LIVE from Kennicott, in Wrangell St Elias National Park

In Alaska Travelgram by scott

The McCarthy/Kennicott area is one of our favorites. Here is our trip report.

Looking back on the Matanuska Valley on the way to Kennicott.

It took us most of the day to make the 341-mile journey from Anchorage to the footbridge in McCarthy. The first five hours was pretty straightforward: Anchorage-Glennallen to get gas. Then, turn right and head south on the RIchardson Highway for 32 miles to the Chitina cut-off. AKA Edgarton Hihgway. From there, it’s 34 miles to Chitina, on the banks of the Copper River.

The big cut for the McCarthy Road was originally made for the Copper Valley Railroad.

You can fly from Chitina to McCarthy on Wrangell Mountain Air. The 60-mile flight is cool. The pilot takes a scenic route through a couple of mountain passes, coming out through 4th of July pass right over the Kennicott Glacier. Spectacular. 

Flying over the Kennicott Glacier with Wrangell Mountain Air.

 Usually, we can leave Anchorage just after 8:00 a.m. to catch the 2:45 p.m. flight to McCarthy. 

This time, we elected to drive the road from Chitina to McCarthy. Most of it is gravel…and I drove 35 miles per hour for most of the way. The road is in the best shape I’ve ever seen it. KUDOS to the Alaska DOT&PF for smoothing out lots of the bumps.

There’s a parking lot at the end of the road. We stayed at the Kennicott Glacier Lodge—which has its own portion of the parking lot. There’s an attendant at the lot, who called the lodge to send a shuttle. So we took our bags across the footbridge….which always is exciting. The Kennicott River was positively ROARING beneath our feet.

The lodge shuttle took us directly to Kennicott. We didn’t stop in McCarthy—but you should catch a ride back down the hill and check out the museum. Grab a beer and a snack at The Potato. Have a nice dinner at the McCarthy Lodge. 

The view from the front lawn at Kennicott Glacier Lodge.

Kennicott Glacier Lodge sits up above “Main Street” in Kennicott. You can look over some of the historic red-and-white buildings from the mining days 100 years ago. The lodge is built on the site of an apartment building for mine administrators and their families. It’s a great venue for launching some great adventures in the park.

There are two buildings in the lodge. The original building has rooms and hosts the dining room. There are shared baths in this building. The “south wing” has new rooms, all with private baths.Since we’ve been coming to the lodge for more than 20 years, our family prefers the original lodge. But some travelers are more comfortable with a private bath.

We arrived in time for dinner. There’s one seating at 7 pm and one item on the menu. That night it was Copper River Sockeye salmon with a Teriyaki sauce. DELICIOUS. The kitchen always offers a vegetarian option, btw.

The light was so beautiful after dinner that I took a  stroll down Main Street for some photos of the giant Mill Building….where the copper ore was processed.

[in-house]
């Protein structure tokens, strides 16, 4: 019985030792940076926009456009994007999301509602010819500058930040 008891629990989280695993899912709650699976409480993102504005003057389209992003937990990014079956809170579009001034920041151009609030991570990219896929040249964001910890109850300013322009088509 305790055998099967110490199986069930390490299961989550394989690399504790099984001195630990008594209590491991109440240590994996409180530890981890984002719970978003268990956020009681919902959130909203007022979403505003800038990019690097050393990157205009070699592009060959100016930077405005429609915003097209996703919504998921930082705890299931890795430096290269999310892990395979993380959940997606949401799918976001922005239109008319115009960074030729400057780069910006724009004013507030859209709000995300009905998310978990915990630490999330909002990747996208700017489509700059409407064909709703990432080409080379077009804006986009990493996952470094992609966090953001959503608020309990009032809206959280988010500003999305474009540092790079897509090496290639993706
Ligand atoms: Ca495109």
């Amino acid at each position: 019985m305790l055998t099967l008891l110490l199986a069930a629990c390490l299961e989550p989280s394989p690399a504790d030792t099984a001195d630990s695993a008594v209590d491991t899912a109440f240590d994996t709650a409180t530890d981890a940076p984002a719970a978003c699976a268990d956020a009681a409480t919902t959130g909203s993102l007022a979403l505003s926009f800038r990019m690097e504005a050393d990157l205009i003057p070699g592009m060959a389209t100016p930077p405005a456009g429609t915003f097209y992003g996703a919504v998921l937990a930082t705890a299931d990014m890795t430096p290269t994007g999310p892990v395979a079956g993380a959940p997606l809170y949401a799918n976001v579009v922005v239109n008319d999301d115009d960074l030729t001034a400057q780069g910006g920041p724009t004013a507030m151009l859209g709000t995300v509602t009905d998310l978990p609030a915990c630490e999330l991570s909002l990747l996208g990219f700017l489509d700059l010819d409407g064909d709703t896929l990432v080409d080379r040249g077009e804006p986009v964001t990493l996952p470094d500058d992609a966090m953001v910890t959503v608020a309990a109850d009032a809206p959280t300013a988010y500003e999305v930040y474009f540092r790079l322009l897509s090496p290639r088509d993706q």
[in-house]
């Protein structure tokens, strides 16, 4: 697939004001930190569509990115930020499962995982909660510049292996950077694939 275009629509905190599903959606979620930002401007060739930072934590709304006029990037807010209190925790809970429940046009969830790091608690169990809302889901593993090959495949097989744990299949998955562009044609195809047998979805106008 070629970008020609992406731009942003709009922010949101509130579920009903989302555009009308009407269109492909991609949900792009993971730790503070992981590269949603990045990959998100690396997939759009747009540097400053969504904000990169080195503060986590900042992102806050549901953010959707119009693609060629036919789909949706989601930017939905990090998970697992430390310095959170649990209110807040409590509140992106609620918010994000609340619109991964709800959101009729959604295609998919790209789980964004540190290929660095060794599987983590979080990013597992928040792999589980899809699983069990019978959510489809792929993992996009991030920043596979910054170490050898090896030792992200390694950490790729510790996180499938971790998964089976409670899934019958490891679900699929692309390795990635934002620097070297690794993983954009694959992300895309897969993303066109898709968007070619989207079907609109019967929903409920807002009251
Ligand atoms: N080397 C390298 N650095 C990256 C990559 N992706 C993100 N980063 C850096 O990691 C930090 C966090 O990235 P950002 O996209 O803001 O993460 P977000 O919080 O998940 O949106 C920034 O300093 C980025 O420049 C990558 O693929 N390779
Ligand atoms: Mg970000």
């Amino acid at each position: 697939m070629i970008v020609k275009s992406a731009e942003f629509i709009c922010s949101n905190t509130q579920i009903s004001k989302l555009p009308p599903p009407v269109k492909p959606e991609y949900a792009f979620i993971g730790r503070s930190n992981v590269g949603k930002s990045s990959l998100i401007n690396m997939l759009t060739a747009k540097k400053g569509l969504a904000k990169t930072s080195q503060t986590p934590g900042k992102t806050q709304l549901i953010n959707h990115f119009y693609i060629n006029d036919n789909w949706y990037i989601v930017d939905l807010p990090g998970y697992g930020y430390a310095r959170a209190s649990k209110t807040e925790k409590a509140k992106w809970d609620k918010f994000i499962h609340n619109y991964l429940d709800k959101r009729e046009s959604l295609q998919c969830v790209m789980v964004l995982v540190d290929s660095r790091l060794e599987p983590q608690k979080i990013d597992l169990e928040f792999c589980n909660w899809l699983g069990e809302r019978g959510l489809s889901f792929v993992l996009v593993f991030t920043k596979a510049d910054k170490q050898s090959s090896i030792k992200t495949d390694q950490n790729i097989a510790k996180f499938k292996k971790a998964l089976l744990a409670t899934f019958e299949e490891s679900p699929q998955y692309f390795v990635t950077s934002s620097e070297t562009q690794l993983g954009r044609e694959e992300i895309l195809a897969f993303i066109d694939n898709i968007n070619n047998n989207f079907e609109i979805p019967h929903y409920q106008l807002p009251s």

Be sure and go for a tour of the Mill Building and some of the other structures to get a picture of what life was like when the Kennicott mine was in full production. St. Elias Alpine Guides offers a great tour.

The next morning, our dream was fulfilled. Oh—we had some adventues planned, but we’d all been dreaming of the delicious cinnamon rolls that the lodge’s pastry chef makes. Katherine Kirkwood whips up something sweet for breakfast and dinner every day! 

Hiking with Violet.

Our friends at McCarthy River Tours offer a half-day glacier hike, which we signed up for. We met our guide, Violet, in front of the lodge. The first couple of miles is a hike through the woods to get to an access point on the Root Glacier. When we get down to the ice, Violet pulled out the crampons and we strapped them on.  THEY MAKE ALL THE DIFFERENCE on the ice!! 

McMurrens on ice. Photo by Violet.

It’s just spectacular out on the glacier. This is one of our favorite things to do. Two thumbs up.

Root Glacier.

That said, Violet convinced us to go rafting next time we’re in McCarthy. McCarthy River Tours offers a packraft trip that includes paddling around the toe of the Kennicott Glacier, as well as a stretch of the Kennicott River. The company also does multi-day journeys throughout the park…on the Chitina and Copper Rivers.

Ice is nice.

After spending awhile on the ice, we made our way back to the access point and munched on the lunch provided by the lodge. Delicious! Then we made the hike back to the lodge….we pass over a couple of bridges and some great waterfalls. The views are spectacular.

A great day for a tall, cool one on the deck at Kennicott Glacier Lodge.

This is not the only hike to take. You can head uphill from the lodge to some of the old mining camps at the Bonanza or Jumbo mines. Your legs might hurt—but you’ll be afforded million-dollar views of the mine area, the glaciers and the mountains beyond!

Sweet creations by Chef Katherine Kirkwood at Kennicott Glacier Lodge.

If you want to get even higher, go for a flightseeing tour with Wrangell Mountain Air. It’s easy to be awed by the Kennicott Valley. But other areas nearby will blow your mind! We flew with these folks back to Iceberg Lake for an overnight ice climbing adventure. GREAT fun! 

The area around Kennicott is spectacular, for sure. But also—there’s nobody around, compared to other national parks on the road system in Alaska. The gravel road may stop some folks—but for those who want an adventure, Kennicott is the place! 

Nice view from the deck.

Just FYI, there are a few open dates at the Kennicott Glacier Lodge for August. But most dates are filled. So now is the time to plan for 2022. Tell them Scott sent you! 

Driving back home on the Edgarton Highway.

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